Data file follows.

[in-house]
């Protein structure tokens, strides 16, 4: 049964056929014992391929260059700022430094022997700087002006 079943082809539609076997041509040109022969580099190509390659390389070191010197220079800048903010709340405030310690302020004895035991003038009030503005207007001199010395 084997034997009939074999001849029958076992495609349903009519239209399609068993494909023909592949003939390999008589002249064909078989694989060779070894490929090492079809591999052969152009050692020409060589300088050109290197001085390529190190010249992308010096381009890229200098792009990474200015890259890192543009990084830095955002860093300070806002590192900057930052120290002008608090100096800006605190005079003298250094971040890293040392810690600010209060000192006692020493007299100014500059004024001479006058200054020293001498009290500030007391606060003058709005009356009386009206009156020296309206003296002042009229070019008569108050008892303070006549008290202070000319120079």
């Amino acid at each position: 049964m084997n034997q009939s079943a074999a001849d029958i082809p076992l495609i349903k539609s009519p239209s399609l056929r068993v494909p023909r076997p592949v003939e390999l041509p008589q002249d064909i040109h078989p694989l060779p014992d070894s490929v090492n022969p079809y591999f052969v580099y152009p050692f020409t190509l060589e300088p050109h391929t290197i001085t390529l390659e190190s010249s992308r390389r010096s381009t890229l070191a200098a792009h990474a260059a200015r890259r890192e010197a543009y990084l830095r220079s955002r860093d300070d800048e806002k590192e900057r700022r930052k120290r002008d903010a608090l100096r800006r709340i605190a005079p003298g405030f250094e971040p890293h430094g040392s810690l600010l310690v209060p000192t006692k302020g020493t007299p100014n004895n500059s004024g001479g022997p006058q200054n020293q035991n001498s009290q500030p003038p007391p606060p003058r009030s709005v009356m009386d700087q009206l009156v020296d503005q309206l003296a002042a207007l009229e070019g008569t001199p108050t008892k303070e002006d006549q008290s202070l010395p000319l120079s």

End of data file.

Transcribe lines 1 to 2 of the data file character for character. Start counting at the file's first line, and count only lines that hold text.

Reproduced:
[in-house]
């Protein structure tokens, strides 16, 4: 049964056929014992391929260059700022430094022997700087002006 079943082809539609076997041509040109022969580099190509390659390389070191010197220079800048903010709340405030310690302020004895035991003038009030503005207007001199010395 084997034997009939074999001849029958076992495609349903009519239209399609068993494909023909592949003939390999008589002249064909078989694989060779070894490929090492079809591999052969152009050692020409060589300088050109290197001085390529190190010249992308010096381009890229200098792009990474200015890259890192543009990084830095955002860093300070806002590192900057930052120290002008608090100096800006605190005079003298250094971040890293040392810690600010209060000192006692020493007299100014500059004024001479006058200054020293001498009290500030007391606060003058709005009356009386009206009156020296309206003296002042009229070019008569108050008892303070006549008290202070000319120079």